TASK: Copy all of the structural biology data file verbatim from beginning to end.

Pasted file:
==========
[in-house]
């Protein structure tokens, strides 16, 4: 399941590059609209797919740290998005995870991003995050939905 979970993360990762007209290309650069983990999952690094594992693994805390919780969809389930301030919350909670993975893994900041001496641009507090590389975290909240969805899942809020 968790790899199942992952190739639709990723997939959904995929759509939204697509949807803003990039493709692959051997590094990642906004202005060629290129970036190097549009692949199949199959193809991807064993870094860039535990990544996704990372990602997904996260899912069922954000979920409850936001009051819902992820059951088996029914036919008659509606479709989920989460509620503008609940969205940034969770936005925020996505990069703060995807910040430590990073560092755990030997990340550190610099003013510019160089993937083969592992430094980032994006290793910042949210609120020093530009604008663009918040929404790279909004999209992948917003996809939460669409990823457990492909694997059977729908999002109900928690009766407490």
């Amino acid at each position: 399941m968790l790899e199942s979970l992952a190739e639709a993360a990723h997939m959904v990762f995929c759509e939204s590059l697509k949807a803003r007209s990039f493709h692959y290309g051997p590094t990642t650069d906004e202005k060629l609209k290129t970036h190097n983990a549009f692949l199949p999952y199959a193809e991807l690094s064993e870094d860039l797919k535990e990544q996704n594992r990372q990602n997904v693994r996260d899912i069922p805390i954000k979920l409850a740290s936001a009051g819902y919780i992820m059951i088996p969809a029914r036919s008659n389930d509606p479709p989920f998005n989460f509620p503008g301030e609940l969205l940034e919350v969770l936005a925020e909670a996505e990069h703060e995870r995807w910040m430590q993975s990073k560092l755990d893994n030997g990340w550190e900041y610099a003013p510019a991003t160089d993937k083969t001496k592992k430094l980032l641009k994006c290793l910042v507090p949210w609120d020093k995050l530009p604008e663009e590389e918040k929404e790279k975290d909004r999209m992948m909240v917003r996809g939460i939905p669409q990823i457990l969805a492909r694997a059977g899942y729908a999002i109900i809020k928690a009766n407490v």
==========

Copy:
[in-house]
């Protein structure tokens, strides 16, 4: 399941590059609209797919740290998005995870991003995050939905 979970993360990762007209290309650069983990999952690094594992693994805390919780969809389930301030919350909670993975893994900041001496641009507090590389975290909240969805899942809020 968790790899199942992952190739639709990723997939959904995929759509939204697509949807803003990039493709692959051997590094990642906004202005060629290129970036190097549009692949199949199959193809991807064993870094860039535990990544996704990372990602997904996260899912069922954000979920409850936001009051819902992820059951088996029914036919008659509606479709989920989460509620503008609940969205940034969770936005925020996505990069703060995807910040430590990073560092755990030997990340550190610099003013510019160089993937083969592992430094980032994006290793910042949210609120020093530009604008663009918040929404790279909004999209992948917003996809939460669409990823457990492909694997059977729908999002109900928690009766407490």
């Amino acid at each position: 399941m968790l790899e199942s979970l992952a190739e639709a993360a990723h997939m959904v990762f995929c759509e939204s590059l697509k949807a803003r007209s990039f493709h692959y290309g051997p590094t990642t650069d906004e202005k060629l609209k290129t970036h190097n983990a549009f692949l199949p999952y199959a193809e991807l690094s064993e870094d860039l797919k535990e990544q996704n594992r990372q990602n997904v693994r996260d899912i069922p805390i954000k979920l409850a740290s936001a009051g819902y919780i992820m059951i088996p969809a029914r036919s008659n389930d509606p479709p989920f998005n989460f509620p503008g301030e609940l969205l940034e919350v969770l936005a925020e909670a996505e990069h703060e995870r995807w910040m430590q993975s990073k560092l755990d893994n030997g990340w550190e900041y610099a003013p510019a991003t160089d993937k083969t001496k592992k430094l980032l641009k994006c290793l910042v507090p949210w609120d020093k995050l530009p604008e663009e590389e918040k929404e790279k975290d909004r999209m992948m909240v917003r996809g939460i939905p669409q990823i457990l969805a492909r694997a059977g899942y729908a999002i109900i809020k928690a009766n407490v």